How to Pick the Right Dog
Beyond just the breed, this is about the individual
I picked out my last two dogs on the Internet, with not much more than a photo and a brief description to go off of. And I got right both times. At the request of friends and family wondering how to do the same, here’s my complete method.
Which Breed Is Right for You?
Are you a golden retriever person? Maybe you like Weimaraners. Having a preference for a certain kind of dog is totally normal and likely based on a lifetime of indoctrination that I’m not going to be able to overcome in this article. But you have to understand that the supposed merits of “pure bred” dogs are largely a case of marketing, and marketing is designed to manipulate you.
Thanks to all the brand’s ad buys, you might really identify with the rugged, all-weather ability—combined with the plucky anti-establishment vibe—of a Subaru. But I'd argue that it’d be an even better car if Honda made its motor and Audi supplied the interior. Now imagine if someone was prepared to give you such an improved car not for more money but for free…
Well, that’s exactly what you’d get if you adopted a mixed-breed dog. You can still choose a look and some alleged personality traits of a breed that speaks to you, then you can reduce its health problems, ensure that it’s sane, and make it totally unique by adopting a mix with your breed of choice in it. (If you want to read more about the health benefits of mutts, read this.)
That’s what we did with Bowie. Virginia’s always wanted a Siberian husky, but I prefer dogs that are a little larger than those scrawny little rascals and that are easier to train. So when a husky-German shepherd puppy in need of a good home popped up on Instagram, I tracked him down, we video chatted with his family, then decided to bring him home. A year and a half later, he’s proved to be the most easily trainable and intelligent dog I’ve ever had, by far the most athletic, has never had even an inkling of a health concern (not even fleas), and everyone who meets him seems to agree that he’s the most handsome pup they’ve seen. If I sound like a proud dad, well, it's because I am. That’s a way better package than any pure bred husky would have given us.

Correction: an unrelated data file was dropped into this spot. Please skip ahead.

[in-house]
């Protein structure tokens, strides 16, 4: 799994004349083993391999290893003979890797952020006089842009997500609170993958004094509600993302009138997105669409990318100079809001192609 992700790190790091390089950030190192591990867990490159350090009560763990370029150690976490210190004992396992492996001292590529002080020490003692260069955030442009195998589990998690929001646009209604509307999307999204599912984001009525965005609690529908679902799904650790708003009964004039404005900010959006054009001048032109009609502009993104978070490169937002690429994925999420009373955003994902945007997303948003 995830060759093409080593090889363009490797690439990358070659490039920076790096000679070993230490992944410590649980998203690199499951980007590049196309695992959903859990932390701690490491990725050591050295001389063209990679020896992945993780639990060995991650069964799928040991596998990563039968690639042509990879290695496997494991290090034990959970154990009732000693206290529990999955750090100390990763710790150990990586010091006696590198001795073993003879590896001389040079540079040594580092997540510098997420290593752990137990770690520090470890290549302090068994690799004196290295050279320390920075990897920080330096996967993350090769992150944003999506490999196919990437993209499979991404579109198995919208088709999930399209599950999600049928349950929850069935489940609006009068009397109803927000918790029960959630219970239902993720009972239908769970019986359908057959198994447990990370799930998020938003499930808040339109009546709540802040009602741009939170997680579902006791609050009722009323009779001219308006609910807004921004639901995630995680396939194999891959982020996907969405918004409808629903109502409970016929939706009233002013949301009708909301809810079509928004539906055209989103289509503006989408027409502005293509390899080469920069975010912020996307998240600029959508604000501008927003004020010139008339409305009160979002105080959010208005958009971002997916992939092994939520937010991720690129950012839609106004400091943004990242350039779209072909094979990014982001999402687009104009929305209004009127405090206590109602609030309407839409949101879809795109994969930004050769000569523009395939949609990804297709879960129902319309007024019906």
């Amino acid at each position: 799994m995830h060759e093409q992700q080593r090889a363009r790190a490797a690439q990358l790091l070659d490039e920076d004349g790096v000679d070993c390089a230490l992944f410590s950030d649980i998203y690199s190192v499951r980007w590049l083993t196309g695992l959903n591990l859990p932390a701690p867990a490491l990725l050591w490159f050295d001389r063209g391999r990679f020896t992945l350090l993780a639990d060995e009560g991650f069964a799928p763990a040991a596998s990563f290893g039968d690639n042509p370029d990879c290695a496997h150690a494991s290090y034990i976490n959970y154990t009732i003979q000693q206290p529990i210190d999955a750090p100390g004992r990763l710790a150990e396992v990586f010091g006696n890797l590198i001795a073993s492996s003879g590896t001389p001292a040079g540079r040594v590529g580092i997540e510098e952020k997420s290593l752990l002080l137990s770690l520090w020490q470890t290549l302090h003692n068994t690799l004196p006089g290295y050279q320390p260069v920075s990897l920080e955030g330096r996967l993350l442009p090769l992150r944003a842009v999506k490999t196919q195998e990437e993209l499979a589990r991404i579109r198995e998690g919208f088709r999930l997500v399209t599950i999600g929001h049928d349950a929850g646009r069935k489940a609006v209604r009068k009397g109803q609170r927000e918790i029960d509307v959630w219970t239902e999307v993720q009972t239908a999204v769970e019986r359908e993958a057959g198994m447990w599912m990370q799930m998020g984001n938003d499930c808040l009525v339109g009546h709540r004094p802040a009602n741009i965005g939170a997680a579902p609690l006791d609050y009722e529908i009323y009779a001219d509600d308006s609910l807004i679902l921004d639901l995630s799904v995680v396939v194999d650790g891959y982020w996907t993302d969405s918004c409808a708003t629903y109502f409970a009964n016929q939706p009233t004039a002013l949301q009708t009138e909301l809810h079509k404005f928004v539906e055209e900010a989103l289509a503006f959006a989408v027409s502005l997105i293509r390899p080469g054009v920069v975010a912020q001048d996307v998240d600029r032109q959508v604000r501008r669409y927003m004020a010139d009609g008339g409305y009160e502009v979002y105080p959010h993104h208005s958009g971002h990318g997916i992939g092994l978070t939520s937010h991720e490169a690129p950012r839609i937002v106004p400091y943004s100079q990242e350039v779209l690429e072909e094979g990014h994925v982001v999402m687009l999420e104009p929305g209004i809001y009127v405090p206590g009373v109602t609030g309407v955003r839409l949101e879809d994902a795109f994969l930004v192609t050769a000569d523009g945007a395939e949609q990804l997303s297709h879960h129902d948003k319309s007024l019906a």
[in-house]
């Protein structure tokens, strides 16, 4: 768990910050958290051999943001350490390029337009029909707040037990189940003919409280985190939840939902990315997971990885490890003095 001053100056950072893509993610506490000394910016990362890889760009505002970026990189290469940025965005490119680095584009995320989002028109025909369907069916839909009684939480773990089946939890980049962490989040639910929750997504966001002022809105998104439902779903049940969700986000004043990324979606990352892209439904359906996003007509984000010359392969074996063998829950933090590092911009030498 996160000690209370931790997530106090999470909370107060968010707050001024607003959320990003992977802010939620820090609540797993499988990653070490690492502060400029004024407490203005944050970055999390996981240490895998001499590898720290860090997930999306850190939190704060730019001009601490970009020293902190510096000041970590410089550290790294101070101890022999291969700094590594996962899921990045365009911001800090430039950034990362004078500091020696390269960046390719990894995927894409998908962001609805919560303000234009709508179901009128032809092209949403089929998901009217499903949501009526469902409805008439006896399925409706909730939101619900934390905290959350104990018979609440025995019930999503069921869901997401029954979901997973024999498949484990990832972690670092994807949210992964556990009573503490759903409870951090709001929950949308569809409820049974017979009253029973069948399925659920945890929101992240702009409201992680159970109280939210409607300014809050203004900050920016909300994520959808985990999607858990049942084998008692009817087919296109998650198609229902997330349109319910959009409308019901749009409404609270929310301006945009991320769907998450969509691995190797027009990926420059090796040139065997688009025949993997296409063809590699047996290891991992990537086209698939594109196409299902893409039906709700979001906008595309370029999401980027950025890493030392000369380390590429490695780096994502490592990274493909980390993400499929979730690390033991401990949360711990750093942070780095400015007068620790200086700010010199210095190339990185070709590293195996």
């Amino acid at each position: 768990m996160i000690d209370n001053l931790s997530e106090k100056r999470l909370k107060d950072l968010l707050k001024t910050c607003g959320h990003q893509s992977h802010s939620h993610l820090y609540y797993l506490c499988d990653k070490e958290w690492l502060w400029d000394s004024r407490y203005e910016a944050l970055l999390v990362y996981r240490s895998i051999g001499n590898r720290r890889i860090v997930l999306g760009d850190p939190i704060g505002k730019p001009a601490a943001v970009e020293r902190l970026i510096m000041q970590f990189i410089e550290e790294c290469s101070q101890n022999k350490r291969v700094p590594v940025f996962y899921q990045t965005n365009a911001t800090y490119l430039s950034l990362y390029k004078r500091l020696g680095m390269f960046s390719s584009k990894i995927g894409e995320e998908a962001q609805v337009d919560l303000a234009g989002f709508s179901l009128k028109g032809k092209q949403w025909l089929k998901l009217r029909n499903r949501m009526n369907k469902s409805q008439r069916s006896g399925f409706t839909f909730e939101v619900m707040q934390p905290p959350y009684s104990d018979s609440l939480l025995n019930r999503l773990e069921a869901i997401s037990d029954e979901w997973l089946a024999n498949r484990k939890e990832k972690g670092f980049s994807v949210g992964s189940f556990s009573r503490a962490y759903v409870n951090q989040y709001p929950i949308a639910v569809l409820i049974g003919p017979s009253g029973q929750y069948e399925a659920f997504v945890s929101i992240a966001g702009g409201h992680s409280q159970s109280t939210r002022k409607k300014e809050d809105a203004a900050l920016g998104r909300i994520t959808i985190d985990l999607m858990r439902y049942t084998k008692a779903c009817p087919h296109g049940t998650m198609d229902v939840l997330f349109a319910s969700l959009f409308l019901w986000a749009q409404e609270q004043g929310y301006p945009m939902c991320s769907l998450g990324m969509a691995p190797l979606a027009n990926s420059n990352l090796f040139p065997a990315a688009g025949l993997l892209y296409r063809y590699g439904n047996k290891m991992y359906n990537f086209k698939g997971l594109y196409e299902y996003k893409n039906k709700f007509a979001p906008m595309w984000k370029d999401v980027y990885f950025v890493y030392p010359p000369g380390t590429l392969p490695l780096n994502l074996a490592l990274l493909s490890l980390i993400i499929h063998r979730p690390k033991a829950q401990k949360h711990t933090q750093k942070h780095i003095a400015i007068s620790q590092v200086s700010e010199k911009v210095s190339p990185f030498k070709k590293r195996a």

How Old Do You Want Your Dog to Be?
Adopting an eight-week-old puppy gives you the most control over the dog’s development possible, but it’s also an all-consuming commitment. You will be cleaning pee and poop, you will not be sleeping, and you will lose furniture, clothing, and other possessions to the process.
Adopting a juvenile dog (say one to three years old), still gets you in at a time when their personalities are pliable, and gets you past all that puppy hassle. But they will come with some personality traits gained from whatever they were doing before you came along.
Adopting an adult dog nets you less frenetic energy and the ability to see their mature personality and physical form before you commit. But that personality will now be largely set and training may take more time than it would with a younger animal. An adult dog is also more likely to come with some behavior issues, but you will at least likely be able to identify those issues ahead of time.
Adopting a senior dog is a noble thing to do and it means you’ll get a dog that’s going to be calm and grateful for its new home and family. But you are potentially taking on health problems, your dog’s ability to keep up outdoors may be limited, and your time with it may be short.
Teddy was about five months old when we adopted her two months ago. That’s proven to be sort of an awkward age, as she’s still going through the last throes of potty training, while also coming to us with the experience of running feral and likely being physically abused at some point. That means she shows signs of fear and uncertainty easily, and is hyper-competitive with our other dogs for resources. We’re applying plenty of patience, consistency, and nurture, but looking at her objectively, we still got kind of the worst of both worlds—a puppy level of commitment, with the personality foibles of a juvenile rescue. We’re okay with that, but she’d be a difficult dog in the wrong hands. (I’ve previously written more about socializing and training your dog.)
What Size Dog Do You Want?
You’re reading this in Outside, so I’m going to assume you like doing stuff outdoors. It also likely means that you live in a city. That can create problems for potential dog owners, who may be subject to size restrictions, but need a dog large enough to join them outdoors safely. If you live in or visit places with coyotes, that’s something you need to consider carefully. A coyote will have no trouble carrying off a dog weighing up to 30 pounds, and you probably want your dog to be at least 45 pounds or so if you want peace of mind on off-leash hikes and camping trips or just while your dog plays in the yard.
Because larger dogs are generally calmer dogs, they can actually make better companions if you live in an apartment or small home. Just make sure you’re aware of any potential size restrictions before getting your heart set on a new buddy.